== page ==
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Pluralism, Language and the Constitution – Jill Cottrell Ghai
This paper examines the linguistic situation of Kenya, with a brief account of the history of government policies in the field of education and elsewhere in regard to language. It outlines the constitutional provisions as well as recent policy and legislative moves and explores the impact of devolution. It concludes …
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County governance and pluralism in Kenya – Conrad Bosire
The 2010 Kenya Constitution is clear about the pursuit of pluralism and diversity through its devolved system of government comprising 47 county governments and the national government. The objectives of devolution proffer that counties are to enhance diversity for purposes of national unity, and that county governments will facilitate the …
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THE VENERATION OF COMMITMENT: A TRIBUTE TO MY ELDER BROTHER, WAIKWA WANYOIKE ON LEAVING THE KATIBA INSTITUTE

Liberal democracy has been vaunted as a sure way of safeguarding Human Rights the world over. The state of liberal democracy and her fruits all over the world has come under considerable challenge. The challenge is even more dire for the men and women who risk their lives to speak …

Has the Constitution failed or it’s the implementers? Kenyans have their say

The words, “having participated fully in the making of this Constitution” in the preamble of the Constitution ring loud on the nature of the  2010 Constitution. The same preamble talks of “the aspirations of all Kenyan’s for a government based on the essential values of human rights, equality, freedom, democracy, …

Save Lamu v. NEMA & Amu Power Company Ltd – Judgment

On 26th June 2019, the National Environment Tribunal allowed  Save Lamu’s appeal against NEMA’s approval of the proposed 1050MW Lamu Coal fired power plant.  Save Lamu, represented by Katiba Institute, contended that NEMA had violated the Constitution, the Environmental Management and Coordination Act as well as EIA Regulations in issuing …

Access To Information

Katiba Institute regularly makes use of Article 35 on Access To Information (ATI) to give effect to the constitutional principles of transparency, accountability and freedom of expression. It has been shown that transparency in government activities minimizes incidences of illegalities and corruption and empowers the public to hold their government to account. However, the Kenyan government and most State agencies are very protective of the information they hold, despite the Constitutional requirement that they ought to be proactive in disclosing information that is of interest to the public.

Beyond making ATI requests on its behalf, KI also assists other civil society organizations and individuals to prepare FOI requests, especially when the information sought relates to a matter of great public interest.

KI has also published a Handbook on the Access to Information Act. Get access of the handbook here 

Download the Access to Information Request/Application template here 

Notable ATI Requests by KI

Judicial Service Commission recruitment of Chief Justice, Deputy CJ and Judge of the Supreme Court.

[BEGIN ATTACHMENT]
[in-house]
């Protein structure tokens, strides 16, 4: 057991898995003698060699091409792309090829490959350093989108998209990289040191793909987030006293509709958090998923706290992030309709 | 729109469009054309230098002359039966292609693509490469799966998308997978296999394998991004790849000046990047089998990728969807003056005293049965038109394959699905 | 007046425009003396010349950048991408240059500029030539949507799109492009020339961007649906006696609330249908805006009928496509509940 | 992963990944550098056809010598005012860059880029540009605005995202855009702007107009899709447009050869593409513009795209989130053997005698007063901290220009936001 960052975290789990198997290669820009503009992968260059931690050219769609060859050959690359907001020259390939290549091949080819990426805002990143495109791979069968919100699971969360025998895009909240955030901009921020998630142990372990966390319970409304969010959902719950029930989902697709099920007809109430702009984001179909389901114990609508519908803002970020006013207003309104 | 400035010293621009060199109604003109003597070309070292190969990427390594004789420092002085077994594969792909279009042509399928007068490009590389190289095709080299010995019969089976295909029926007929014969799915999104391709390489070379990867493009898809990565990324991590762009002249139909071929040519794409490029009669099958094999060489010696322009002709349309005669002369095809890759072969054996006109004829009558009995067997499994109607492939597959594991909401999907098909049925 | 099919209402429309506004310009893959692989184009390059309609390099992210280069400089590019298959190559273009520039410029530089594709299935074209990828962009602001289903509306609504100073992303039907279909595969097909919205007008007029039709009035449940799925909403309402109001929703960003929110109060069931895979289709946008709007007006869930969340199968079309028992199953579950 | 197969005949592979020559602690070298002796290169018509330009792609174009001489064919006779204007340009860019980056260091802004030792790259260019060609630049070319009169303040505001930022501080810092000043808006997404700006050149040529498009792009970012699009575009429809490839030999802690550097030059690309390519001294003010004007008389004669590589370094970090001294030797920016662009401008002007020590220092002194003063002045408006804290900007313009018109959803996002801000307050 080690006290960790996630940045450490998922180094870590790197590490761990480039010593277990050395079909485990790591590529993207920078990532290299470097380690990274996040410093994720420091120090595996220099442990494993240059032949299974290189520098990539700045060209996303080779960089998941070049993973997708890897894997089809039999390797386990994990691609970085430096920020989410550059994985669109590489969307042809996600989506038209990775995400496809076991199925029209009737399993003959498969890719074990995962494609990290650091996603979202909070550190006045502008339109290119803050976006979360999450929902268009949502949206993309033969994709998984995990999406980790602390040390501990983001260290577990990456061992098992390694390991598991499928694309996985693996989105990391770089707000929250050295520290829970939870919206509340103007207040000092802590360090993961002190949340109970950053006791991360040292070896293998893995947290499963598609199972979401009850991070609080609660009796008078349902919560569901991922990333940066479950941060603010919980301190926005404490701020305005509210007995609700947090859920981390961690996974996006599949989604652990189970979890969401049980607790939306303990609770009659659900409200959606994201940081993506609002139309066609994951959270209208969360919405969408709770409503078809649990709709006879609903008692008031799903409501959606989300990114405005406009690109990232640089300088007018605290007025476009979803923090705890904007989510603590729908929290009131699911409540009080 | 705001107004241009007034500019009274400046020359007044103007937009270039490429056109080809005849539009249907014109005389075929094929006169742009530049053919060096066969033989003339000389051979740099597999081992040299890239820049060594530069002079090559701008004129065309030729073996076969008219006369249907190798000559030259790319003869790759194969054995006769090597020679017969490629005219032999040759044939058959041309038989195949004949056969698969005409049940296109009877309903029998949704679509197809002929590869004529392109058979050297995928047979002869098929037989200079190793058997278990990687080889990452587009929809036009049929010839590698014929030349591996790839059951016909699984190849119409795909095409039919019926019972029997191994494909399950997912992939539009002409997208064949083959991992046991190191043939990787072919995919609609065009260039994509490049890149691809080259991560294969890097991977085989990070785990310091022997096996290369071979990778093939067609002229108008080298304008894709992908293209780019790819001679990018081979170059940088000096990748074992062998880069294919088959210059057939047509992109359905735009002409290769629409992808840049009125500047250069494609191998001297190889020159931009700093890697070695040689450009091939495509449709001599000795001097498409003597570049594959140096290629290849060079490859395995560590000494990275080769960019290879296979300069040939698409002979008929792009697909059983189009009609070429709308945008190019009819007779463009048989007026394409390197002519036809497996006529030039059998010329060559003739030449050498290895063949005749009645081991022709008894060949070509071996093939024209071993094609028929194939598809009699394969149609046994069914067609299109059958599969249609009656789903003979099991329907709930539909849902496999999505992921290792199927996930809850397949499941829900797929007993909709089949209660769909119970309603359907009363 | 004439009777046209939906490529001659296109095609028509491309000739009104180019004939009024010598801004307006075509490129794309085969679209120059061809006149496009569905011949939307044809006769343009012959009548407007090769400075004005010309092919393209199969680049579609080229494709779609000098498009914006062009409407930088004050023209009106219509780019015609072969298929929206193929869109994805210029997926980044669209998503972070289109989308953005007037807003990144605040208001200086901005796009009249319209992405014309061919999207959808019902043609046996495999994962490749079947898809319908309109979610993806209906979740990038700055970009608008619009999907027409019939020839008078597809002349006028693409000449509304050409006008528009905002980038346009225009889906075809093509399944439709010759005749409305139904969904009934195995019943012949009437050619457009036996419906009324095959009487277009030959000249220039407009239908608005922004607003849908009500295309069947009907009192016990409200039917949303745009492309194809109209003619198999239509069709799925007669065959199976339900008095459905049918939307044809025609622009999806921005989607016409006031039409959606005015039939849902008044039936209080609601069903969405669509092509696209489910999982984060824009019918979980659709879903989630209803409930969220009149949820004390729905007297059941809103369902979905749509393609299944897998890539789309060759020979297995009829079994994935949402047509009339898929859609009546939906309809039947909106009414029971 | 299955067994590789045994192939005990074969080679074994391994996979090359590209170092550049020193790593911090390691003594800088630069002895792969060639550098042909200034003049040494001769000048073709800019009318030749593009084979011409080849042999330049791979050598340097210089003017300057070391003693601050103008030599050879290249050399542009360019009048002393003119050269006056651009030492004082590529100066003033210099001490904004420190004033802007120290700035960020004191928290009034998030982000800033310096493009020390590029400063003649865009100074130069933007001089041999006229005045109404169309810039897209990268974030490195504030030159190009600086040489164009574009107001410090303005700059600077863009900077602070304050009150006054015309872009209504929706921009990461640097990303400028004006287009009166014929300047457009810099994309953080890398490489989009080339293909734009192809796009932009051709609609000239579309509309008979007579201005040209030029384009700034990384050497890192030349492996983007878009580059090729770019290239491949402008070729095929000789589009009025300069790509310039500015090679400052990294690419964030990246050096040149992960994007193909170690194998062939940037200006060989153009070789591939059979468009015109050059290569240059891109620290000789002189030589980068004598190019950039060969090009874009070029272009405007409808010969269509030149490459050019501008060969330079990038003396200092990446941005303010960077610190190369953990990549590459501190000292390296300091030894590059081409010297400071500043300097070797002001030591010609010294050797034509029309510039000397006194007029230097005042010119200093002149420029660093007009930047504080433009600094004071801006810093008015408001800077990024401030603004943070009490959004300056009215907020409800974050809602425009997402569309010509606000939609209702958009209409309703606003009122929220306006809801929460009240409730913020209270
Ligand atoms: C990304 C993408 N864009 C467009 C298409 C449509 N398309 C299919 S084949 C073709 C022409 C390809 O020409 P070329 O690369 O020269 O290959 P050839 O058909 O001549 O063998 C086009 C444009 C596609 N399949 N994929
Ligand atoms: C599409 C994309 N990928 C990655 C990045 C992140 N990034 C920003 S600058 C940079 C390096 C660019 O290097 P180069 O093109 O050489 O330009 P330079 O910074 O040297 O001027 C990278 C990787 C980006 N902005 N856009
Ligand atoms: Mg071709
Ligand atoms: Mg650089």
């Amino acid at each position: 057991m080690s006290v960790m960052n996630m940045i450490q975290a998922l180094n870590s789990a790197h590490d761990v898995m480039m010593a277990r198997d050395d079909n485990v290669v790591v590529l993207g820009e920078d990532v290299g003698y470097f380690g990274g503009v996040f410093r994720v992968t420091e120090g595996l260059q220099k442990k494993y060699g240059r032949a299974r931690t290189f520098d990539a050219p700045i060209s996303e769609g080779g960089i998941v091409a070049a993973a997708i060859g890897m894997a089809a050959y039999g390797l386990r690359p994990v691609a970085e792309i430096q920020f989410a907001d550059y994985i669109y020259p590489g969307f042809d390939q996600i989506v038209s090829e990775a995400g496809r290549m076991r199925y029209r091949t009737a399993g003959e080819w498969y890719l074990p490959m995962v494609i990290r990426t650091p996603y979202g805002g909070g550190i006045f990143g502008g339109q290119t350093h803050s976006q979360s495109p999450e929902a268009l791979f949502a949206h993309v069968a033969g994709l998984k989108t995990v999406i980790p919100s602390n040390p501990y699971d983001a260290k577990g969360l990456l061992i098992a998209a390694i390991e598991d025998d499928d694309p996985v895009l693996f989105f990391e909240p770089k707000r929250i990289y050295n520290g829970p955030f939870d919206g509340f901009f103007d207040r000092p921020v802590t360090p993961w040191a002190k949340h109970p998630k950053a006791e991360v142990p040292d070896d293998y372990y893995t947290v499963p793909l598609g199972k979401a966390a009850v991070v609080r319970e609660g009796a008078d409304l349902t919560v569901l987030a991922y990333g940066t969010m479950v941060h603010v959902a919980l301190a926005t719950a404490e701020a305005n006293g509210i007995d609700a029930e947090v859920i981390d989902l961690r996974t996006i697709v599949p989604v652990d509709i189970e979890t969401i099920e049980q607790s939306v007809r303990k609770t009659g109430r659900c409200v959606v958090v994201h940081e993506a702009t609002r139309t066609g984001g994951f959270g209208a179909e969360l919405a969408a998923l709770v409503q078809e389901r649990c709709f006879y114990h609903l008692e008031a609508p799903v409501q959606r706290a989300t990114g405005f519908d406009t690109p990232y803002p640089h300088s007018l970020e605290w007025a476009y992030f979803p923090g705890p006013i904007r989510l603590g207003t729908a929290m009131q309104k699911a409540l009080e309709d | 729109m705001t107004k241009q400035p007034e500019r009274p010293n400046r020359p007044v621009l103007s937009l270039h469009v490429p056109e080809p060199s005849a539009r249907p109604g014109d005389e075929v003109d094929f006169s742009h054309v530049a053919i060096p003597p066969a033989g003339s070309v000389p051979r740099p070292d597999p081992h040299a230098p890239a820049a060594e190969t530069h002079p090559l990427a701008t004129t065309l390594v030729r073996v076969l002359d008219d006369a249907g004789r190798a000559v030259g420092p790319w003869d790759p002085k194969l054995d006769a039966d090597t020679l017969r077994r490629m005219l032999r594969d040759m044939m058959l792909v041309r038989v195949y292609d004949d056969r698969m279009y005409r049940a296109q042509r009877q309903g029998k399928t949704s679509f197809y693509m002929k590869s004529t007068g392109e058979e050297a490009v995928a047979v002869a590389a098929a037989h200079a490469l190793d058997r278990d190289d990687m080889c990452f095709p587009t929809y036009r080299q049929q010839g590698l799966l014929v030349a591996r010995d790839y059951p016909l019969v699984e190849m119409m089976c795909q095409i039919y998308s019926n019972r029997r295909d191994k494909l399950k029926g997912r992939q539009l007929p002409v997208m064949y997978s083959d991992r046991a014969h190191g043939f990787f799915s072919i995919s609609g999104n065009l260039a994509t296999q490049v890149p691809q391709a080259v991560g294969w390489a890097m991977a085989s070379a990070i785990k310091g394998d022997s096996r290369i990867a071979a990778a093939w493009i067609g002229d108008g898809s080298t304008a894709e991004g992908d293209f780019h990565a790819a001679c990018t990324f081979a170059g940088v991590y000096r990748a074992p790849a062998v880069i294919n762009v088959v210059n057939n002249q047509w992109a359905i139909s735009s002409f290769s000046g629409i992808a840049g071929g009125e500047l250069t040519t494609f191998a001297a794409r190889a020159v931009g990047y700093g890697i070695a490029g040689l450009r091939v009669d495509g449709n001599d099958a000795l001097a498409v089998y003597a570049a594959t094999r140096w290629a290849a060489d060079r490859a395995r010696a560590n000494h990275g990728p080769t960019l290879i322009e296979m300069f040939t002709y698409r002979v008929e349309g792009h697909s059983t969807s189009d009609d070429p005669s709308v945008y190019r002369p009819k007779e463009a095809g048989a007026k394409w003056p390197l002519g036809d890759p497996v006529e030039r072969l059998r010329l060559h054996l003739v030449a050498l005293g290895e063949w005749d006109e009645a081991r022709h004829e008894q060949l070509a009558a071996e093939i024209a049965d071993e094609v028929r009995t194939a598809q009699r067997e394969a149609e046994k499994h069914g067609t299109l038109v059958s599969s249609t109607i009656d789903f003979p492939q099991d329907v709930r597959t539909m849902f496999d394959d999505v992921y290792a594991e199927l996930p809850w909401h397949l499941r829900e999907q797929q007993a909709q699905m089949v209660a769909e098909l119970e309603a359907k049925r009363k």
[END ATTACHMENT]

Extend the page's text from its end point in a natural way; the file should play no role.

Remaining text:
KI wrote to the Judicial Service Commission on July 14 2016 seeking information on the criteria that was used to shortlist applicants who applied for the positions of Chief Justice, Deputy Chief Justice and Judge of the Supreme Court. These positions fell vacant following the retirement of the former Chief Justice Dr. Willy Mutunga, Deputy Chief Justice Kalpana Rawal and Justice Philip Tunoi.

OKOA Kenya Referendum
KI has made (February 2016) an FOI request to the Independent Electoral and Boundaries Commission asking to be furnished with information on what were the issues raised in the General Suggestion by promoters of the OKOA Constitutional Amendment Initiative when it asked people to sign on in support of the popular initiative. KI is concerned that promoters of OKOA initiative may have developed a Constitutional Amendment Bill that includes proposals for constitutional amendments that go beyond what the promoters of the initiative proposed in the General Suggestion.

EACC Report on Mileage Claims by MPs
KI is working with the National Civil Society Congress to compel the Ethics and Anti-Corruption Commission (EACC) to disclose a Report which resulted from an investigation of the Mileage Claims made by Members of Parliament.

Appointment of Members of Boards of State Corporations and Agencies
KI and Article 19 filed an FOI request with the Public Service Commission (PSC) asking to be provided with information whether the principles and values of Public Service under Article 232 of the Constitution which requires, among others, that public offices be filled through a competitive process was followed when the national executive, including the President, appointed persons to sit on Boards of various State Corporations and Agencies in April and October 2015.

Bomas of Kenya Development
In 2014, KI made an FOI request to the Minister of Tourism following a Request of Expression for feasibility studies to develop Hotels and a Mall at the Bomas of Kenya grounds – a critical cultural site in Nairobi. KI specifically requested from the Minister information on whether there had been public participation informing the decision to set aside the grounds for development of mall, hotels etc. Although the Ministry never formally replied to KI’s request, it hastily cancelled the ROE after receiving the KI’s FOI Request.